And this brought me back to one of the most moving letters I have ever read, one that I loved so much I used to carry a copy of it around with me in my wallet. It's by poet Hart Crane, to his father, who had recently offered him a 'good job' working for the family business. Here's an excerpt:

To Clarence Arthur Crane
January 12, 1924

My dear Father:
...I don't want to use you as a makeshift when my principle ambition and life lies completly outside of business. I always have given the people I worked for my wages worth of service, but it would be a very different thing to come to one's father and simply feign an interest in fulfilling a confidence when one's mind and guts aren't driving in that direction at all. ...

You will perhaps be rightously a little bewildered at all these statements about my enthusiasm about my writing and my devotion to that career in life. It is true to date I have had very little to show as actual accomplishment in this field, but it is true on the other hand that I have had very very little time left over after the day's work to give to it nd I may have just as little time in the wide future to give to it, too. Be all that as it may, I have come to recognize that I am satisfied and spiritually healthy only when I am fulfilling myself in that direction. It is my natural one, and you will possibly admit that if it had been artificial or acquired, or a mere youthful whim it would have been cast off some time ago in favor of more profitable occupations from the standpoint of monetary returns. For I have been through some pretty trying situations, and, indeed, I am in just such a one again at the moment, with less than two dollars in my pocket and not definately located in any sort of a job.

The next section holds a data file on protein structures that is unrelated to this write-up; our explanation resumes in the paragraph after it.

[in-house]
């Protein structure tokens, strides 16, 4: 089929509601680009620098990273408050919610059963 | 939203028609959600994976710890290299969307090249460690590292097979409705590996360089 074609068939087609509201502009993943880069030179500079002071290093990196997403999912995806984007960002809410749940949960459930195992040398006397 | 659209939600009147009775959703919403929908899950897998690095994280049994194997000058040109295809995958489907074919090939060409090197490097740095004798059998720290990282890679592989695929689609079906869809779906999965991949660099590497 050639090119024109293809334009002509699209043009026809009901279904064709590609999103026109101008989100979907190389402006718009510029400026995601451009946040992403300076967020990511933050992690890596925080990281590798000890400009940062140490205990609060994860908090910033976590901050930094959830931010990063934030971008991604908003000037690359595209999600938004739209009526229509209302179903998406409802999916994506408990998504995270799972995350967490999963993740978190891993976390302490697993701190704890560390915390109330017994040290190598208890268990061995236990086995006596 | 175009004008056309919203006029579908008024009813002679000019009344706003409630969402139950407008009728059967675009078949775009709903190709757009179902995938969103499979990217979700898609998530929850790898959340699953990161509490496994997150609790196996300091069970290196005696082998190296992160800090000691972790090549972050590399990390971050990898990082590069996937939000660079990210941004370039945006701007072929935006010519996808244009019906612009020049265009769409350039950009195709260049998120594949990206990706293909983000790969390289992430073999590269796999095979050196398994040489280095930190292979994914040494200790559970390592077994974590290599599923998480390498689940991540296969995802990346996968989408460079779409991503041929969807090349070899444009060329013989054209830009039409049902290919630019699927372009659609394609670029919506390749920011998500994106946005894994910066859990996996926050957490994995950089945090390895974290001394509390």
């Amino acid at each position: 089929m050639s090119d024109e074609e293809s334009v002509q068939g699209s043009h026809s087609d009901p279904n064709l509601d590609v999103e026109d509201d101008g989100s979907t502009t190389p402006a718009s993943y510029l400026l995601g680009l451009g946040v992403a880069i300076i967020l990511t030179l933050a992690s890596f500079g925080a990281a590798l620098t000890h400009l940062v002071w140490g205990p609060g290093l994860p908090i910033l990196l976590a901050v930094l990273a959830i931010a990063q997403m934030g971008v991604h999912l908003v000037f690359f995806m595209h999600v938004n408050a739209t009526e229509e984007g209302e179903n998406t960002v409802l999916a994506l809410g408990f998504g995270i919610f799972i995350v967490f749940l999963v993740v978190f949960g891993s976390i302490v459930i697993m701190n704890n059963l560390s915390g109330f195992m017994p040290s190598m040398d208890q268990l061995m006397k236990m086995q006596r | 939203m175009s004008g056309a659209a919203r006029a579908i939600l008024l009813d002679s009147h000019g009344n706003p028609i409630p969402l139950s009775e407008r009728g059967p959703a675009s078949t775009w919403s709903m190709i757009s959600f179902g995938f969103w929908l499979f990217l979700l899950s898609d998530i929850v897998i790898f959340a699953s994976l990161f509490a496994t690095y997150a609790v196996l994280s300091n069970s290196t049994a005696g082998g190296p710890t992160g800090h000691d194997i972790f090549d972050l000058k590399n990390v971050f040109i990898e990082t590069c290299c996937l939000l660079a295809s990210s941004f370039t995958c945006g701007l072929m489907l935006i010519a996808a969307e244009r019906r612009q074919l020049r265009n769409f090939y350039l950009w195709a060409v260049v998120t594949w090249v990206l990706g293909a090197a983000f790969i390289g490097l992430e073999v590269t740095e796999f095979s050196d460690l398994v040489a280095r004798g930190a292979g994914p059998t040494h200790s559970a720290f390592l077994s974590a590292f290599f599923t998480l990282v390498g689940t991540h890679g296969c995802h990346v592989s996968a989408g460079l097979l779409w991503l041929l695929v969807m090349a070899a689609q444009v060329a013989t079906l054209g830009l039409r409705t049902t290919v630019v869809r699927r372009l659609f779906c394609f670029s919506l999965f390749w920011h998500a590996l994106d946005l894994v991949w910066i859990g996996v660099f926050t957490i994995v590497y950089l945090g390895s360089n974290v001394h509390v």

However, I shall doubtless be able to turn my hand to something very humble and temporary as I have done before. I have many friends, some of whom will lend me small sums until I can repay them -- and some sort of job always turns up sooner or later. What pleases me is that so many distinguished people have liked my poems (seen in magazines and mss.) and feel that I am making a real contribution to American literature...If I am able to keep on my present development, strenuous as it is, you may live to see the name "Crane" stand for something where literature is talked about, not only in New York but in London and abroad.